The GEM Debate:
Five Minutes Alone In A Car: Is It A Crime?
Have you ever left your child alone in a car on a mild day for five minutes while you run into a convenience store? If you have, you’re not alone, but this story will make you rethink that choice.
Kim Brooks was flying home from visiting family and she was running late. She was in the process of packing when she realized her 4-year-old son’s headphones were broken. Her 1-year-old daughter was sleeping, so Brooks decided to leave the kids with her mother, whose home she was visiting.
Brooks’s son wanted to go, too, but by the time she had driven over to the strip mall, he changed his mind about going in. After a short back-and-forth, Brooks made a decision that would seal her fate for the next two years. She writes for Salon:
I took a deep breath. I looked at the clock. For the next four or five seconds, I did what it sometimes seems I’ve been doing every minute of every day since having children, a constant, never-ending risk-benefit analysis. I noted that it was a mild, overcast, 50-degree day. I noted how close the parking spot was to the front door, and that there were a few other cars nearby. I visualized how quickly, unencumbered by a tantrumming 4-year-old, I would be, running into the store, grabbing a pair of child headphones. And then I did something I’d never done before. I left him. I told him I’d be right back. I cracked the windows and child-locked the doors and double-clicked my keys so that the car alarm was set. And then I left him in the car for about five minutes.
He didn’t die. He wasn’t kidnapped or assaulted or forgotten or dragged across state lines by a carjacker. When I returned to the car, he was still playing his game, smiling, or more likely smirking at having gotten what he wanted from his spineless mama. I tossed the headphones onto the passenger seat and put the keys in the ignition.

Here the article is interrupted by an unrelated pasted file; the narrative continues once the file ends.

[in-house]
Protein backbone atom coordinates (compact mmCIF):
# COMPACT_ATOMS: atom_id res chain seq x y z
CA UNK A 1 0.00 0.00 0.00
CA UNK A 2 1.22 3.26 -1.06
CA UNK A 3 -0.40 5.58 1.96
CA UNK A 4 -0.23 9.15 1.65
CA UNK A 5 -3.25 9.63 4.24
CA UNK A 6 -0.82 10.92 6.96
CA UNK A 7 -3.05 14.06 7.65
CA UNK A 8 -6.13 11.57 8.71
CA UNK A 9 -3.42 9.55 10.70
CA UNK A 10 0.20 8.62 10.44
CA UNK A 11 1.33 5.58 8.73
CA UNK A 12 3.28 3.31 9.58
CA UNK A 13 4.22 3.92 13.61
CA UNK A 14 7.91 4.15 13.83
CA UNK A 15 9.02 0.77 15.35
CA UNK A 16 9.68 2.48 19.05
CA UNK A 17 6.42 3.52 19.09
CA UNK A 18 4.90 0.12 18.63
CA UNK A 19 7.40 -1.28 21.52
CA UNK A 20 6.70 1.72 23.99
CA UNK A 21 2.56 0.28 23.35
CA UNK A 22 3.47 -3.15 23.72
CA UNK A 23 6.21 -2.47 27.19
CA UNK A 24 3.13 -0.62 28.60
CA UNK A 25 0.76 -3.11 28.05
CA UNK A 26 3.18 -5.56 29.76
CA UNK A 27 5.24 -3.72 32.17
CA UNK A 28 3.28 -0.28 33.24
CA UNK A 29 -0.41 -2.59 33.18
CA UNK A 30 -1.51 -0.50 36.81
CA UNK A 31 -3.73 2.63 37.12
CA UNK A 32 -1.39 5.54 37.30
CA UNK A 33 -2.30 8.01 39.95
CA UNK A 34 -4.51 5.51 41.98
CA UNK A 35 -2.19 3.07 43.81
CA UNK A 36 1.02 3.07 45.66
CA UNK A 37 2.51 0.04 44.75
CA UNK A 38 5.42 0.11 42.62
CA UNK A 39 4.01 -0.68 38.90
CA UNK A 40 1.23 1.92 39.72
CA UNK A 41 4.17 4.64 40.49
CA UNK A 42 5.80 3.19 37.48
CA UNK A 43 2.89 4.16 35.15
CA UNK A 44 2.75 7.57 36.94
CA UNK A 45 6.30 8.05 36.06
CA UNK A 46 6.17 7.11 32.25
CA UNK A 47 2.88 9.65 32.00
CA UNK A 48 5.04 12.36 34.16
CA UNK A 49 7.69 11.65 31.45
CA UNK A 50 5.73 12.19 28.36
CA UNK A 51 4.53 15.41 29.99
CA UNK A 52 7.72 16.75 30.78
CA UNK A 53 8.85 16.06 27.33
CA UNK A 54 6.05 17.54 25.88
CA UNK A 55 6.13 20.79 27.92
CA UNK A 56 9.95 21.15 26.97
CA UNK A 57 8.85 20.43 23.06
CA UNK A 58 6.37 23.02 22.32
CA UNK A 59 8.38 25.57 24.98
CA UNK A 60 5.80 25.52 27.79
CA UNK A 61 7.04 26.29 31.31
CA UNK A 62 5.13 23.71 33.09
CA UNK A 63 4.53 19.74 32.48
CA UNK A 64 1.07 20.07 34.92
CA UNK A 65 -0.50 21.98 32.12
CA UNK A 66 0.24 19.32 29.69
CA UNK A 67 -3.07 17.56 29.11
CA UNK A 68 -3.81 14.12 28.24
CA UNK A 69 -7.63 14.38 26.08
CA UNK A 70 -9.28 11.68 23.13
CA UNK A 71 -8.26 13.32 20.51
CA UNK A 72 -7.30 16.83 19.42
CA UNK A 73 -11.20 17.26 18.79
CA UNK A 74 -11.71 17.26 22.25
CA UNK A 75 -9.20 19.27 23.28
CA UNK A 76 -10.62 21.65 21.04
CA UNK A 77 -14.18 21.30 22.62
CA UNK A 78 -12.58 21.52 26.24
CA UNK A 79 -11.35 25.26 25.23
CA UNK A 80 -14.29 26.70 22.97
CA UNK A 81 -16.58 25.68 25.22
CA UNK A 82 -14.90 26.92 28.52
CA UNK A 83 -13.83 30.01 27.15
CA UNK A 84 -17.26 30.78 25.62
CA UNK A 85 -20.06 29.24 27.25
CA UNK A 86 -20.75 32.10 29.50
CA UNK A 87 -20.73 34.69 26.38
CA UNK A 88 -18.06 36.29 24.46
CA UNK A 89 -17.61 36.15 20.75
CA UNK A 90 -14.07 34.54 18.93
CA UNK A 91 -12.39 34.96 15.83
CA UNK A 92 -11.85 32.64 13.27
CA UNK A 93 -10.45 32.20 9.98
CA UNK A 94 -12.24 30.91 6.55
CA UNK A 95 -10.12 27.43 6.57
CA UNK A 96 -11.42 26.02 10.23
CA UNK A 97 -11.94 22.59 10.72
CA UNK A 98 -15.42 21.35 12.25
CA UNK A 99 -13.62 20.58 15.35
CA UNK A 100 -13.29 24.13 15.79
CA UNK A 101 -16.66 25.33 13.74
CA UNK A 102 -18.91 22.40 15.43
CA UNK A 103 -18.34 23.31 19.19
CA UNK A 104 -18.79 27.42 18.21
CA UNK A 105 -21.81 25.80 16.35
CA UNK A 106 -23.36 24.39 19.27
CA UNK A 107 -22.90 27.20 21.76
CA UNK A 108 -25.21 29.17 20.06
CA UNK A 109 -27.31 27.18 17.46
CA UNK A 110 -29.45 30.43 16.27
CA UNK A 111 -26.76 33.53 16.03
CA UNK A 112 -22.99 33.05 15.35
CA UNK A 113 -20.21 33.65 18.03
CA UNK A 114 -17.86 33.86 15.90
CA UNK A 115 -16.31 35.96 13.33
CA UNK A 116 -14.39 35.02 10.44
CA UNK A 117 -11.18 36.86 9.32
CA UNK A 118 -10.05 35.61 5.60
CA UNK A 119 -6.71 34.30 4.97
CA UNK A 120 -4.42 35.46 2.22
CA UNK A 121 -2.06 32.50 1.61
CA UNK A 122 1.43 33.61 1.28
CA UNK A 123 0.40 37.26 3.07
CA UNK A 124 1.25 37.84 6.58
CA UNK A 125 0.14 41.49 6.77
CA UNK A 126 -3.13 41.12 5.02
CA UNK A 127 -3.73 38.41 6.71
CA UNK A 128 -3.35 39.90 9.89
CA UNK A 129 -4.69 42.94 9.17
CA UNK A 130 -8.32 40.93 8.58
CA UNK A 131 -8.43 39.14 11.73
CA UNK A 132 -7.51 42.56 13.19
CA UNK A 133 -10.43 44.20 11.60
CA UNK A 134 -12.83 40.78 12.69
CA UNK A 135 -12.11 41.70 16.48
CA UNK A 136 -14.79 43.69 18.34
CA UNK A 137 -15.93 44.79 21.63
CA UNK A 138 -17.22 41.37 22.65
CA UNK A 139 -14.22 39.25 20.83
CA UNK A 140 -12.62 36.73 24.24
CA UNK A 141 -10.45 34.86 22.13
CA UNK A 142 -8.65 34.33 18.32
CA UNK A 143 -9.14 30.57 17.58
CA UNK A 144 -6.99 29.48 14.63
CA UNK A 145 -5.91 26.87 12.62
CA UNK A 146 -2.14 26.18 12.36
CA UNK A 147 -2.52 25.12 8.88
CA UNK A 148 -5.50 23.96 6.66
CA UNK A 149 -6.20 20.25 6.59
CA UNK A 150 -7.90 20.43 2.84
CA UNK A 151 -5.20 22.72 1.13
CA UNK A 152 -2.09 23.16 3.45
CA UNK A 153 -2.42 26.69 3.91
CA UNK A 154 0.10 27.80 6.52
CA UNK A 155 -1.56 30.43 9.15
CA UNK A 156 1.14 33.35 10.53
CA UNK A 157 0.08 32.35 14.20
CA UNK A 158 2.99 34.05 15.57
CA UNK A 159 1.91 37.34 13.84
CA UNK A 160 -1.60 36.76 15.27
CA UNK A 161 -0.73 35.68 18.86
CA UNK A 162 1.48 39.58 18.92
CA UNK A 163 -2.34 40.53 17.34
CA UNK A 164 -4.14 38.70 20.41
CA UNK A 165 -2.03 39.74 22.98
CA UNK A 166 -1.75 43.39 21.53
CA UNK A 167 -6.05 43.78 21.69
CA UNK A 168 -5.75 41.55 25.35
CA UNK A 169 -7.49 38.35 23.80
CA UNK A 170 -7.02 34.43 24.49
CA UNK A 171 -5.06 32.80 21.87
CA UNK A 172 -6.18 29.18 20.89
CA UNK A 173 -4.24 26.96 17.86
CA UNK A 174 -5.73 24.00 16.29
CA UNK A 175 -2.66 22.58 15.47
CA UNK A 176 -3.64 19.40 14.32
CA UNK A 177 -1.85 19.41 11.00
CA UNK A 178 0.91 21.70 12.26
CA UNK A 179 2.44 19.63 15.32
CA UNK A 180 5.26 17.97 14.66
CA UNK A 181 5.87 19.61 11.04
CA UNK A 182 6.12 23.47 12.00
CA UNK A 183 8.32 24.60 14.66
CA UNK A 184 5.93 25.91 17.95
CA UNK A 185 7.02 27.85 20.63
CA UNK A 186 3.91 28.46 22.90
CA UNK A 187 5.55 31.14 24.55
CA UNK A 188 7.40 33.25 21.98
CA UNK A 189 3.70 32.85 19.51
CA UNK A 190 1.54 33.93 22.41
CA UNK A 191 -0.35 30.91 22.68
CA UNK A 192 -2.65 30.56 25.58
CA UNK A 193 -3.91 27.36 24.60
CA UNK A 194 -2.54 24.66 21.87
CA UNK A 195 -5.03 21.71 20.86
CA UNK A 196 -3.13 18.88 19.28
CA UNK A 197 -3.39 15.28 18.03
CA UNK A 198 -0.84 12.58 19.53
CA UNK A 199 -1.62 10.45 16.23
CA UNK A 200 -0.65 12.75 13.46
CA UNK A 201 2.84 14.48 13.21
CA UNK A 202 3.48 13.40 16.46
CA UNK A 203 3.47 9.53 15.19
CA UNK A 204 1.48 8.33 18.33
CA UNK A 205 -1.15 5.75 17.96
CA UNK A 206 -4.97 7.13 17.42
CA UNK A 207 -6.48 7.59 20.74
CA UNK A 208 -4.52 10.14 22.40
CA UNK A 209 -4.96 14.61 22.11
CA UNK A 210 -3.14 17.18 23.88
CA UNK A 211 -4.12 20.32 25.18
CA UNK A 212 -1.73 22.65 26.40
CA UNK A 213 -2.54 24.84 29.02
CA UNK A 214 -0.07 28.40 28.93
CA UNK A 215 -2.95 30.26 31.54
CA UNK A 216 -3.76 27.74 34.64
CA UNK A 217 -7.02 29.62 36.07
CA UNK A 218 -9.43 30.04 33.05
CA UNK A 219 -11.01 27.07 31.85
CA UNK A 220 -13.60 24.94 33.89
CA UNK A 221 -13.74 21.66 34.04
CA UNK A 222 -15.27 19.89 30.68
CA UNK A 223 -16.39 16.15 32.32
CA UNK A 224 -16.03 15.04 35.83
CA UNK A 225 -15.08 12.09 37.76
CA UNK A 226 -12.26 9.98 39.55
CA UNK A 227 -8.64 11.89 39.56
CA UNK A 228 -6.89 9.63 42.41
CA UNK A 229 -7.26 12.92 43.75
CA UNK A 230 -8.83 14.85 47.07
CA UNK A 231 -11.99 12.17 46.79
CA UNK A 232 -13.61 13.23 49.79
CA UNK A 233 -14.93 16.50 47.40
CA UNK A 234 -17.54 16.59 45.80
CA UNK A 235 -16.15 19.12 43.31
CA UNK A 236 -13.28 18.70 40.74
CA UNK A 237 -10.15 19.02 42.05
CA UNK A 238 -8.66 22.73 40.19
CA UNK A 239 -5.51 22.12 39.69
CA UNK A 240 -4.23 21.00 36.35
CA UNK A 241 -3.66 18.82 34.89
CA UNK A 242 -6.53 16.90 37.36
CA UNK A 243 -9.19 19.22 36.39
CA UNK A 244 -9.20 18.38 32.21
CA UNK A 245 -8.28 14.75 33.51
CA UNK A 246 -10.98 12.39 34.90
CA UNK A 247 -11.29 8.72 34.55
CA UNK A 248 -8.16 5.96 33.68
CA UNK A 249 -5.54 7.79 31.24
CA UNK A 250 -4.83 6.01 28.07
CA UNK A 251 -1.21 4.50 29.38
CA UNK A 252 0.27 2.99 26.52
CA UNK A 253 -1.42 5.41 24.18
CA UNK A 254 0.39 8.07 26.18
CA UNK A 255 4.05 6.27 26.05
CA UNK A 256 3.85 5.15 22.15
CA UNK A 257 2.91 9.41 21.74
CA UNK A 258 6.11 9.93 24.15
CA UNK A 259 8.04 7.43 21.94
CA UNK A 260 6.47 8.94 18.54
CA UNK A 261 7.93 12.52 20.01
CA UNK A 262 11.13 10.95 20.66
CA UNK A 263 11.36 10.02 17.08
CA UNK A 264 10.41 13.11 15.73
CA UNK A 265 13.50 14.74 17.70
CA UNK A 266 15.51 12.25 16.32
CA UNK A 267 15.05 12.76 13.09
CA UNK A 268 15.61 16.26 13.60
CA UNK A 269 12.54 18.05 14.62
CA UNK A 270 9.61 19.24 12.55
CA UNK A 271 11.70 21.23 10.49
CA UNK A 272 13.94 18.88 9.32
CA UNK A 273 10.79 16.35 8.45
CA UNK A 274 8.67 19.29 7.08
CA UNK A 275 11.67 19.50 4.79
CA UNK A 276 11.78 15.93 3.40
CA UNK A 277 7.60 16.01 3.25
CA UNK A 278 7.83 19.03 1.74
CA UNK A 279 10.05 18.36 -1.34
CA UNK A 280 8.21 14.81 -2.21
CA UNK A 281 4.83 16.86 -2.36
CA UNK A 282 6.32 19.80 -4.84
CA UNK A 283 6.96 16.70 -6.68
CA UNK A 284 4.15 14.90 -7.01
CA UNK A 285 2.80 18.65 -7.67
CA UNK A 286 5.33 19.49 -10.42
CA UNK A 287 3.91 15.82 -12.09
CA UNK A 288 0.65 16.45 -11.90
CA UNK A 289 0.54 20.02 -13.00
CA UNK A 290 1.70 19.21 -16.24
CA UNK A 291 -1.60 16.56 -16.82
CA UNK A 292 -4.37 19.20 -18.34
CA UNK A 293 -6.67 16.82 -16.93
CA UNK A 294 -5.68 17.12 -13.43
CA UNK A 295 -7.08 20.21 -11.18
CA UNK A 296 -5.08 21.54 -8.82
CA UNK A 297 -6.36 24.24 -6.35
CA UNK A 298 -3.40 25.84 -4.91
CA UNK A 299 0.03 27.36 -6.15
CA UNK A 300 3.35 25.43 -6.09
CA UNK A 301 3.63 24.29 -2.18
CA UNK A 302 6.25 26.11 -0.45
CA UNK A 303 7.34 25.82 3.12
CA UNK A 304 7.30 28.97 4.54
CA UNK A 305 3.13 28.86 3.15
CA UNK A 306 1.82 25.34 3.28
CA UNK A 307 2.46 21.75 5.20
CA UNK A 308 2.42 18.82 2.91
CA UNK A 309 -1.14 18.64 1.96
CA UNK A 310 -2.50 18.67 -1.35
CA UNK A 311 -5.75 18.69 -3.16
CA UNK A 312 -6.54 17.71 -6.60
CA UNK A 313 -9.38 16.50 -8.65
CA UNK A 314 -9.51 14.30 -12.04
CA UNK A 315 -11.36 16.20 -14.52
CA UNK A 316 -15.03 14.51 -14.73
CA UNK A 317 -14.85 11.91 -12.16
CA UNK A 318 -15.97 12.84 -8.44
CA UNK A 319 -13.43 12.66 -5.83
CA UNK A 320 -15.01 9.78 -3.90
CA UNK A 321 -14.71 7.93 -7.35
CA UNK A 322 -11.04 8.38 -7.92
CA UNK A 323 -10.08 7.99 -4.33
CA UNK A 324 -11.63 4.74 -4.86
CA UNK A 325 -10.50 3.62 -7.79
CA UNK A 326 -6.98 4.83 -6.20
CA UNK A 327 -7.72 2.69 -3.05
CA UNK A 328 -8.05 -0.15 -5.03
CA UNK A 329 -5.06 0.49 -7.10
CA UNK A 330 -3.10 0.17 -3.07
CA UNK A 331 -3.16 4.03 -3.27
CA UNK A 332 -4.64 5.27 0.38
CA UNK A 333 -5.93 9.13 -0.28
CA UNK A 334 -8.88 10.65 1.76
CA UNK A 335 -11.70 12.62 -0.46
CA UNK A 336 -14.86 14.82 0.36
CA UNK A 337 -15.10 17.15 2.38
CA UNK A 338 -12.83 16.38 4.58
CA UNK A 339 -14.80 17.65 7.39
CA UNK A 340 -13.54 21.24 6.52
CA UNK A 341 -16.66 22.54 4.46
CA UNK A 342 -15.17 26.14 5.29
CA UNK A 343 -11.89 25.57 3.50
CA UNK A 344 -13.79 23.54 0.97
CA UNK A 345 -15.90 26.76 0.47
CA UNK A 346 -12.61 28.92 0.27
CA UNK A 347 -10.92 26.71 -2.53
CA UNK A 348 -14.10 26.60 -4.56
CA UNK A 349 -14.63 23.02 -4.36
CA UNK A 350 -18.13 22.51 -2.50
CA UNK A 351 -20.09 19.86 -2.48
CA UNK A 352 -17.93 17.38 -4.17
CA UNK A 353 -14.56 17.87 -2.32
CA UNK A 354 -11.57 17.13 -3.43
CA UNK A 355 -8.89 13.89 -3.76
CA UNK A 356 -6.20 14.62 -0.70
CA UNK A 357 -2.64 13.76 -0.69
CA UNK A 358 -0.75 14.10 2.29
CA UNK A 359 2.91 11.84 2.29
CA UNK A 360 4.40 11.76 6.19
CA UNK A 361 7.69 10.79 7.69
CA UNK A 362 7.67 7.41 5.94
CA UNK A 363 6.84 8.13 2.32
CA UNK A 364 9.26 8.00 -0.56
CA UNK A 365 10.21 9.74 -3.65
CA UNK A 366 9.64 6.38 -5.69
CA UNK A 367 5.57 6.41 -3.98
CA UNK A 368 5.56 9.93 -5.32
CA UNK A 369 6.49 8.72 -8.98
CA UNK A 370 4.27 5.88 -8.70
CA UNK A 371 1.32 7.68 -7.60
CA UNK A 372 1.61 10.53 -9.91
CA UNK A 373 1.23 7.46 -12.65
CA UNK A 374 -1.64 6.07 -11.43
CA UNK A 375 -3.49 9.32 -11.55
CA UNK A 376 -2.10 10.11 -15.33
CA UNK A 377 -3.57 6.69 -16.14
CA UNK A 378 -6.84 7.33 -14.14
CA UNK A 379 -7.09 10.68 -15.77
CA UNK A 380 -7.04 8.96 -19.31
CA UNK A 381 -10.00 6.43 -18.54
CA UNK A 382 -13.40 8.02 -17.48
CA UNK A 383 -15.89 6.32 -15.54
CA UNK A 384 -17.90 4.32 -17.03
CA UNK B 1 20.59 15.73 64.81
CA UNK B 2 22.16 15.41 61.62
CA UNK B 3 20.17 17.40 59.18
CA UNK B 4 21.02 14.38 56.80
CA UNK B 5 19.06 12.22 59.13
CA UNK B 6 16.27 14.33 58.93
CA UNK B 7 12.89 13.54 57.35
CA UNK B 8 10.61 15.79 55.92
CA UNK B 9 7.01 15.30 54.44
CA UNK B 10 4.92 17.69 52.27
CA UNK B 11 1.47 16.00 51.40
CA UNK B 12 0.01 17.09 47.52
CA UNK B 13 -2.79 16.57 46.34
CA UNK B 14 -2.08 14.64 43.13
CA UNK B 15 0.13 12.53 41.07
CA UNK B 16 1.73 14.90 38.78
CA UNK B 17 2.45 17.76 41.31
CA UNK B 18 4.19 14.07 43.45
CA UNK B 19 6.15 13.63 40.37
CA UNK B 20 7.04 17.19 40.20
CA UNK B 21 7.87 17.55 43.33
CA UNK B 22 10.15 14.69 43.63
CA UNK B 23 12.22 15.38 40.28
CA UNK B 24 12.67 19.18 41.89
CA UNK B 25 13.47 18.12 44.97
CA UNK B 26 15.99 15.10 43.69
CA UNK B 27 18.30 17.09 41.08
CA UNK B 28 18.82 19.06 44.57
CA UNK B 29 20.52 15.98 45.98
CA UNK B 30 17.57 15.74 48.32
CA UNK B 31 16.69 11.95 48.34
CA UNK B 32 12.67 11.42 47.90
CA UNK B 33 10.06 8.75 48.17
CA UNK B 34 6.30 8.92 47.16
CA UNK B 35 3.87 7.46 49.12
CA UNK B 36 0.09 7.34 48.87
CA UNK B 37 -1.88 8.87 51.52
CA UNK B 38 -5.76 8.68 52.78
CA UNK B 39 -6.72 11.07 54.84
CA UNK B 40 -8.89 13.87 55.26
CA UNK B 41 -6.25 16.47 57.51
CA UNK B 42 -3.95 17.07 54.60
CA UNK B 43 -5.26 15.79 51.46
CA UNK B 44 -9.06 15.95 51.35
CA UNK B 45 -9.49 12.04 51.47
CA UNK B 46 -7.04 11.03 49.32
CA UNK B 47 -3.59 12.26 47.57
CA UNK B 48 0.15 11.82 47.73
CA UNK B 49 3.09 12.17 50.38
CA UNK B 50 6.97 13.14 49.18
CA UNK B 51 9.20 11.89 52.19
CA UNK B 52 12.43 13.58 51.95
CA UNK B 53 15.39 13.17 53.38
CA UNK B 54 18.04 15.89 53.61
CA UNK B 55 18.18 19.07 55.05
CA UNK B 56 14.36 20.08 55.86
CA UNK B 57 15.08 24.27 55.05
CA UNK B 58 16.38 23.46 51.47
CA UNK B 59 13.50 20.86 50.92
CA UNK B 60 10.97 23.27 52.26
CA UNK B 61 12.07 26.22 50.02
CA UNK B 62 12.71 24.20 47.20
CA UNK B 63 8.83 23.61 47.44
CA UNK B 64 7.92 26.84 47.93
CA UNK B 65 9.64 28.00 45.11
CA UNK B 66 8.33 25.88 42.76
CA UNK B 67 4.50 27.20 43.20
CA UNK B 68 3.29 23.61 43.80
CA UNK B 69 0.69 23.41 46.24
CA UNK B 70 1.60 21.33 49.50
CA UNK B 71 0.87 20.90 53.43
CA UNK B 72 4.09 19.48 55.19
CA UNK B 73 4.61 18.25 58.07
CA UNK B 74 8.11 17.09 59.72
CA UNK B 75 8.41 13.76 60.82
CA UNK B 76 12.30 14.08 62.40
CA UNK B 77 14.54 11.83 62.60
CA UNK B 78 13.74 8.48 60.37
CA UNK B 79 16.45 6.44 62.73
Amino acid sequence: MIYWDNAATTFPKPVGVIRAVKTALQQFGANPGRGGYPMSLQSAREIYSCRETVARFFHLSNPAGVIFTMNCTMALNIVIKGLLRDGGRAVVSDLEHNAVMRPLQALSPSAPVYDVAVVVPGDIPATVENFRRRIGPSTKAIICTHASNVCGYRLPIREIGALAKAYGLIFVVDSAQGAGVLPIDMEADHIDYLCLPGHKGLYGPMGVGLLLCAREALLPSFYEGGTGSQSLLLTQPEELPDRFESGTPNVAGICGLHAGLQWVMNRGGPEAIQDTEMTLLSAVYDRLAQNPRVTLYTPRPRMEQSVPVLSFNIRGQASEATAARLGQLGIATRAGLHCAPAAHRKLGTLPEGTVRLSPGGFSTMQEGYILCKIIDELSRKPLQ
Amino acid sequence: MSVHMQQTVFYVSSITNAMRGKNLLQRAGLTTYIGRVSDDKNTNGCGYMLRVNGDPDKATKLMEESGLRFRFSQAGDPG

A concerned citizen noticed that Brooks’s son was by himself and used a camera phone to capture the incident and report her to the police. By the time police figured out who she was and tracked her down, she was mid-flight. A police car was in her mother’s driveway when she got home from taking Brooks and her children to the airport. Brooks ended up hiring a lawyer, whom she thought smoothed things with the officer, but nine months later, things were not resolved. Another police officer informed her that there was a warrant out for her arrest.
Her case went to court and Brooks was advised to plead guilty because, if she did not, her kids could potentially be taken away from her. The prosecutor issued a continuance and agreed not to pursue charges as long as Brooks completed 100 hours of community service, which she did.
Was it a mistake for Brooks to leave her son in the car? Given the outcome and the benefit of 20/20 hindsight, of course it was. I just don’t know if her actions rose to the level of a crime that should upend her life—and her family’s, by extension—for two years.
Reasonable parents don’t leave their kids in cars in 90-degree weather while they do extended shopping at Target. But, sometimes, reasonable parents do leave napping kids in cars in cool weather for a few minutes while they run into small establishments like pizza joints or gas stations. I think it’s disingenuous to conflate the two and treat them as equal circumstances.
No, we don’t want parents to leave children unattended in cars as a matter of course. While I certainly understand the reasons behind laws that protect kids in this way, I also think a healthy dose of common sense and dealing with these incidents on a case-by-case basis is probably a better use of the limited time and resources of police, social workers, and prosecutors.
What do you think? Is it always a crime to leave kids unattended in cars? Share your thoughts below.